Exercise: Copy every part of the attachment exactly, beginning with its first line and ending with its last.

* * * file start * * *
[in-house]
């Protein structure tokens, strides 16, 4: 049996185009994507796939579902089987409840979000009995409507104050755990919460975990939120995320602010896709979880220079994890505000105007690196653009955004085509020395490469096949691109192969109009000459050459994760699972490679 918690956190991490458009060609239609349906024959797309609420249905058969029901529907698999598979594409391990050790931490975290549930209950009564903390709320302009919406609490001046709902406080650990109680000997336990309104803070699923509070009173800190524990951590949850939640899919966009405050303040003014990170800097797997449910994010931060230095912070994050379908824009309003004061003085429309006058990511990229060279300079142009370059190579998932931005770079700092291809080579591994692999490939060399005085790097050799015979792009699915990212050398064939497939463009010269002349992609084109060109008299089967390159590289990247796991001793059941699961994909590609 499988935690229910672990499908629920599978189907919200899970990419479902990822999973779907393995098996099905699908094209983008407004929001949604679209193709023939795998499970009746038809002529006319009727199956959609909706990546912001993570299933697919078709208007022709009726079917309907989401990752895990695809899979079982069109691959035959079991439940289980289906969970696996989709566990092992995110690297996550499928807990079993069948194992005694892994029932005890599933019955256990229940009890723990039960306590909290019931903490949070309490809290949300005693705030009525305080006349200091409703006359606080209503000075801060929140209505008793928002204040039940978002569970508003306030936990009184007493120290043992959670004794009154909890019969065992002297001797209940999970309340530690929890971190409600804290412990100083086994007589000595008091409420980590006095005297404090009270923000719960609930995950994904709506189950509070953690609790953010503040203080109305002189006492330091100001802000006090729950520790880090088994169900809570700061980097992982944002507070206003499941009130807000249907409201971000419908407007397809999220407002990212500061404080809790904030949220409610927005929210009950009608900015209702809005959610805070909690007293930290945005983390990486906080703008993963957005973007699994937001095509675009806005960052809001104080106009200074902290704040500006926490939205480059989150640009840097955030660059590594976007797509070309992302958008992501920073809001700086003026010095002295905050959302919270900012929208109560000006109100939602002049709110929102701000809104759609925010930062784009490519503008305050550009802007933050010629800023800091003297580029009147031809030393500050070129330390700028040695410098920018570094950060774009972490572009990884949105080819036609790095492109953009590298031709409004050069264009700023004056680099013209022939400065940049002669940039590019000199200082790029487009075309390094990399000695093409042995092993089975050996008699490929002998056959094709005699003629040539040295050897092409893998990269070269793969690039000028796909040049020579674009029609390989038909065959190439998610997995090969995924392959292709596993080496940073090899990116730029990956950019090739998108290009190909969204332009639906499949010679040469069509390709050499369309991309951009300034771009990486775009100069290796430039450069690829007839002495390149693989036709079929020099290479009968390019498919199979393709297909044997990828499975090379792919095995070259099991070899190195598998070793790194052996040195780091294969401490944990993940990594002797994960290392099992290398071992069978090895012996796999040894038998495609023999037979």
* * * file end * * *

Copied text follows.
[in-house]
């Protein structure tokens, strides 16, 4: 049996185009994507796939579902089987409840979000009995409507104050755990919460975990939120995320602010896709979880220079994890505000105007690196653009955004085509020395490469096949691109192969109009000459050459994760699972490679 918690956190991490458009060609239609349906024959797309609420249905058969029901529907698999598979594409391990050790931490975290549930209950009564903390709320302009919406609490001046709902406080650990109680000997336990309104803070699923509070009173800190524990951590949850939640899919966009405050303040003014990170800097797997449910994010931060230095912070994050379908824009309003004061003085429309006058990511990229060279300079142009370059190579998932931005770079700092291809080579591994692999490939060399005085790097050799015979792009699915990212050398064939497939463009010269002349992609084109060109008299089967390159590289990247796991001793059941699961994909590609 499988935690229910672990499908629920599978189907919200899970990419479902990822999973779907393995098996099905699908094209983008407004929001949604679209193709023939795998499970009746038809002529006319009727199956959609909706990546912001993570299933697919078709208007022709009726079917309907989401990752895990695809899979079982069109691959035959079991439940289980289906969970696996989709566990092992995110690297996550499928807990079993069948194992005694892994029932005890599933019955256990229940009890723990039960306590909290019931903490949070309490809290949300005693705030009525305080006349200091409703006359606080209503000075801060929140209505008793928002204040039940978002569970508003306030936990009184007493120290043992959670004794009154909890019969065992002297001797209940999970309340530690929890971190409600804290412990100083086994007589000595008091409420980590006095005297404090009270923000719960609930995950994904709506189950509070953690609790953010503040203080109305002189006492330091100001802000006090729950520790880090088994169900809570700061980097992982944002507070206003499941009130807000249907409201971000419908407007397809999220407002990212500061404080809790904030949220409610927005929210009950009608900015209702809005959610805070909690007293930290945005983390990486906080703008993963957005973007699994937001095509675009806005960052809001104080106009200074902290704040500006926490939205480059989150640009840097955030660059590594976007797509070309992302958008992501920073809001700086003026010095002295905050959302919270900012929208109560000006109100939602002049709110929102701000809104759609925010930062784009490519503008305050550009802007933050010629800023800091003297580029009147031809030393500050070129330390700028040695410098920018570094950060774009972490572009990884949105080819036609790095492109953009590298031709409004050069264009700023004056680099013209022939400065940049002669940039590019000199200082790029487009075309390094990399000695093409042995092993089975050996008699490929002998056959094709005699003629040539040295050897092409893998990269070269793969690039000028796909040049020579674009029609390989038909065959190439998610997995090969995924392959292709596993080496940073090899990116730029990956950019090739998108290009190909969204332009639906499949010679040469069509390709050499369309991309951009300034771009990486775009100069290796430039450069690829007839002495390149693989036709079929020099290479009968390019498919199979393709297909044997990828499975090379792919095995070259099991070899190195598998070793790194052996040195780091294969401490944990993940990594002797994960290392099992290398071992069978090895012996796999040894038998495609023999037979």